Freed from most press scrutiny, the Obama administration surveilled Associated Press reporters accused of leaks and monitored the communications of Fox News’s White House Correspondent James Rosen. In a variety of scandals, UN Ambassador and National Security Advisor Susan Rice lied repeatedly about the Benghazi catastrophe, the Bowe Bergdahl prisoner swap, the Iran deal, and the supposed destruction of weapons of mass destruction by the Assad government in Syria. Meanwhile, Obama’s Attorney General Loretta Lynch faced inquiries about massaging the investigation of Hillary Clinton’s private email server. Close advisors such as Rice and UN Ambassador Samantha Power faced congressional inquiries into whether some in the administration had requested improper surveillance reports of political opponents, unmasked their names, and illegally leaked them to the press—a story that the media overlooked.

Most Obama foreign policy initiatives proved disappointments: reset with Vladimir Putin’s Russia, the bombing of Libya resulting in postwar chaos, the withdrawal of all U.S. peacekeepers from Iraq, the faux redlines with Syria, failed “strategic patience” with North Korea, writing off the ISIS terrorist caliphate as “Jayvees,” and the expansion of Chinese bases into the South China Sea.

At home, Obama was the first president in recent history never to have achieved three percent economic growth, as labor non-participation rose and median family incomes fell. The media largely ignored a series of scandals, as if investigating them might endanger the Obama progressive moment: the politicization of the IRS, FBI, and Justice Department; ICE reduced to de facto irrelevance; fraud at the VA; overreach at EPA; and incompetence at the Secret Service and GSA.

Rather than appreciate such media obsequiousness, Obama sometimes showed near contempt for toadyish reporters, joking about his positive press coverage and joshing how he got the Nobel Peace Prize without much accomplishment. His deputy National Security Advisor and would-be novelist Ben Rhodes contemptuously manipulated and then wrote off young foreign correspondents as know-nothings—despite the fact they had helped the administration obfuscate the dangerous implications of Obama’s Iran deal through what Rhodes called an “echo chamber” of administration-fed talking points.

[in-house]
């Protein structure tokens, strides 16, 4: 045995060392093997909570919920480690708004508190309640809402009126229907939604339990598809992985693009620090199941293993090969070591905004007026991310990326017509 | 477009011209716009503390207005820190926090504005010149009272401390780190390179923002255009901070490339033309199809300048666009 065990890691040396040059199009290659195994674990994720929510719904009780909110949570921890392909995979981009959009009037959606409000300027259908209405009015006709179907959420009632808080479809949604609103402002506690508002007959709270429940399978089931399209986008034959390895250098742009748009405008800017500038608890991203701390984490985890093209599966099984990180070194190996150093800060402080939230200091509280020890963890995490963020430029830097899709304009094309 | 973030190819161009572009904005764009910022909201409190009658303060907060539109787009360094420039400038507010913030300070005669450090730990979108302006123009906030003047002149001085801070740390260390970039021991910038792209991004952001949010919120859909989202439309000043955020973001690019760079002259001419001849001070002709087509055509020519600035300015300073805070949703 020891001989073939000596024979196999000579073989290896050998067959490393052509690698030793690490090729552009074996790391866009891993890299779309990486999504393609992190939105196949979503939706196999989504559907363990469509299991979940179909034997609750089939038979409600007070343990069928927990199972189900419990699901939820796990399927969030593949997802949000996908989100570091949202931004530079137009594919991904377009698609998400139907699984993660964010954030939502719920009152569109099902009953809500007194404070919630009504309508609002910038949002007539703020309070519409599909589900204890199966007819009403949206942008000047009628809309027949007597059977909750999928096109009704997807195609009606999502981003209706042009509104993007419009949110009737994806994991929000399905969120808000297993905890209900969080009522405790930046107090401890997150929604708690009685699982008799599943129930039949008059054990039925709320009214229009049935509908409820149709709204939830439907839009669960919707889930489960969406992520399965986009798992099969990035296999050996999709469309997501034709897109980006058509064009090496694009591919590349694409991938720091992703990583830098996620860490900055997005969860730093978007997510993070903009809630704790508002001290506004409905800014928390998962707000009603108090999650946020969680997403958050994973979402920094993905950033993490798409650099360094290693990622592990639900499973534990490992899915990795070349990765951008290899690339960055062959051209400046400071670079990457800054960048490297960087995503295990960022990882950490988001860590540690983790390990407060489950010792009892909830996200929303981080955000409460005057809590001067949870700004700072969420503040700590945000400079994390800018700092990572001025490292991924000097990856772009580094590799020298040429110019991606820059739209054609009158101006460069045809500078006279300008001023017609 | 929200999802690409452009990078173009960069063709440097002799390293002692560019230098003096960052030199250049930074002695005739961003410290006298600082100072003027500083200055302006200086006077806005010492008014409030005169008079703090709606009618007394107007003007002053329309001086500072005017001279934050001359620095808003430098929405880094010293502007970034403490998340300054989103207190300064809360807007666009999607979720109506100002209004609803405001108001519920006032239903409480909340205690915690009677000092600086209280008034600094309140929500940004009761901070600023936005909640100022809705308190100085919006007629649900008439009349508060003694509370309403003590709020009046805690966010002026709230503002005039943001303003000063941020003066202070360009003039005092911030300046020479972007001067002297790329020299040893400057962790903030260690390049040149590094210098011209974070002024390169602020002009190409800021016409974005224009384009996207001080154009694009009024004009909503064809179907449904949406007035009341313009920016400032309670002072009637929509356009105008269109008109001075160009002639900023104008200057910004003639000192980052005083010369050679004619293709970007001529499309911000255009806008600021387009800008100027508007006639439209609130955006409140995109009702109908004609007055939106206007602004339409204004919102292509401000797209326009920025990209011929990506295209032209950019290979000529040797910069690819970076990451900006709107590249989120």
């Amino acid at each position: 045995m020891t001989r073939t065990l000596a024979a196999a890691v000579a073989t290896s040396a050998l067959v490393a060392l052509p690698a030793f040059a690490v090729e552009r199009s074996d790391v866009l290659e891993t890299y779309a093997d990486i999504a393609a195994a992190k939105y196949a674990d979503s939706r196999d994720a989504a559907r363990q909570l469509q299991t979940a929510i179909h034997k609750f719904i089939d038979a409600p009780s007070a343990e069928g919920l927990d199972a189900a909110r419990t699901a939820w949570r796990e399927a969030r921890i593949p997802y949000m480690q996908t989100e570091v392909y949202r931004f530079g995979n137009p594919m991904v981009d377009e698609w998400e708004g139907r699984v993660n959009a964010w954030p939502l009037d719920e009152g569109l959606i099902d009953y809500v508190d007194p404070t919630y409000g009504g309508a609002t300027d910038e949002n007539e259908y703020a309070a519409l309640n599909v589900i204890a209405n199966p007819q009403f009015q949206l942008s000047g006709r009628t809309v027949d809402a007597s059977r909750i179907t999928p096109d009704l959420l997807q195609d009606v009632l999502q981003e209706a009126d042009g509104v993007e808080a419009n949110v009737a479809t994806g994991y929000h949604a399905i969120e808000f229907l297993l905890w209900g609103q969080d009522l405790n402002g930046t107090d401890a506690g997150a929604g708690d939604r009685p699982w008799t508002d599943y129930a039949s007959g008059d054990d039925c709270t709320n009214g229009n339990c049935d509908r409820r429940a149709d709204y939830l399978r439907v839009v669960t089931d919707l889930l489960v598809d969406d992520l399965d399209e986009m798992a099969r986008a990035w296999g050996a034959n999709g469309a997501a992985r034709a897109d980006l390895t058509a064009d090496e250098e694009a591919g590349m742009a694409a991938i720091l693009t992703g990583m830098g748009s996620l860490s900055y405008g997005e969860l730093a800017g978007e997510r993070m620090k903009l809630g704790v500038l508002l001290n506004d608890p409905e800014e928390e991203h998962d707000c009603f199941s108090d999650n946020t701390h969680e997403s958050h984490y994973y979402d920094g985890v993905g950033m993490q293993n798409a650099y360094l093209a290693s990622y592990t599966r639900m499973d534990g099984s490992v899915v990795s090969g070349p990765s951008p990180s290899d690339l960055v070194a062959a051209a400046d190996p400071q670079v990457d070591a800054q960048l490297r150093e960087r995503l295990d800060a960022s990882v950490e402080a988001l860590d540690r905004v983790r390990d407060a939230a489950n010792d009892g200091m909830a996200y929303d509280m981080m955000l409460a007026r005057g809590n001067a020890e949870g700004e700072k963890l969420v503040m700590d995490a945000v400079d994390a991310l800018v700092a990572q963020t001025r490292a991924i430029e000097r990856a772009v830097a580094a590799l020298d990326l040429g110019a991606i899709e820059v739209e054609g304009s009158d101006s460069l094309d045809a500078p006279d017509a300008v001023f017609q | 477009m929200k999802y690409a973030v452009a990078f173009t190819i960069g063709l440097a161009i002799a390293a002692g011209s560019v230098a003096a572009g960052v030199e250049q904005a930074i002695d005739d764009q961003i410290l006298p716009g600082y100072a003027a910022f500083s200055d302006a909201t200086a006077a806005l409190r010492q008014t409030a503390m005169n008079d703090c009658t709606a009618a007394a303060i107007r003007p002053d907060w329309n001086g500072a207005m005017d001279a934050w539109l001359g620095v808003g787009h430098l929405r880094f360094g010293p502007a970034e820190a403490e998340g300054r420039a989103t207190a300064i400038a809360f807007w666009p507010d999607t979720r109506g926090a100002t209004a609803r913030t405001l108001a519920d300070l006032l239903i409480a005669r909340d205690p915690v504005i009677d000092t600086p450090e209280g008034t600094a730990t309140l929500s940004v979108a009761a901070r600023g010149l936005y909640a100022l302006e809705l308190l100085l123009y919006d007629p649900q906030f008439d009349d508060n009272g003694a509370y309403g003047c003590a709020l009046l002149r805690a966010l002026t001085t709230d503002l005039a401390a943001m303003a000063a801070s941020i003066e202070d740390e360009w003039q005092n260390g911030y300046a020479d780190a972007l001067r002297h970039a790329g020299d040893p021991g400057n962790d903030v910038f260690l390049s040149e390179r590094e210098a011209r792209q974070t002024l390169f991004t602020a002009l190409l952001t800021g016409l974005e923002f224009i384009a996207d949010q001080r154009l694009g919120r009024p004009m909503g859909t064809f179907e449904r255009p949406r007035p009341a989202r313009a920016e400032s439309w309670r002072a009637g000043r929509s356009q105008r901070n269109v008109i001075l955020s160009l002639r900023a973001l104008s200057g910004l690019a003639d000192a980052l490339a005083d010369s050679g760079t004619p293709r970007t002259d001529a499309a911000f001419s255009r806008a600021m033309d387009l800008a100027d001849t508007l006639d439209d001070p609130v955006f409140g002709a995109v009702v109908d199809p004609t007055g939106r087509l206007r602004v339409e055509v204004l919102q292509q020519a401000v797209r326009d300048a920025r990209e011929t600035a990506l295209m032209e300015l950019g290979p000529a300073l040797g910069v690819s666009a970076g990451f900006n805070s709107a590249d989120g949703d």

Former speech writers Jon Favreau and Jon Lovett joked on television how they had easily deluded the public on the downsides of Obamacare. Special advisor Jonathan Gruber laughed at the “stupidity of the American voter” who was easily deceived by the administration and media about the nature of Obamacare. Again, the common denominator was an expectation that the press was not a public watchdog but an enabler of the Obama agenda

In addition, the current generation of marquee reporters was schooled at the major journalism schools by veterans of the 1960s, when the “new” journalism saw progressive political activism—opposition to the Vietnam War and the promotion of civil rights, feminism, and environmentalism—as the proper counterweight to traditional and supposedly regressive American values

Trump was neither shy nor decorous in punching back, ridiculing the appearance of on-air talking heads, relegating them to back of the room slots at press conferences, and going over the head of the media through often crude ad hominem tweets. Although polls (whose reliability remains questionable after the 2016 election) rarely showed figures higher than forty percent for Trump, the media is held in even less regard, with about two-thirds of those polled expressing their disapproval of journalists.

If the media became unhinged in the adulatory Obama years through hubris, it might have earned back its respect and professionalism by covering Trump in even-handed fashion. But Nemesis does not work that way: those it destroys, it first makes mad.

 

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Accepting other people’s choices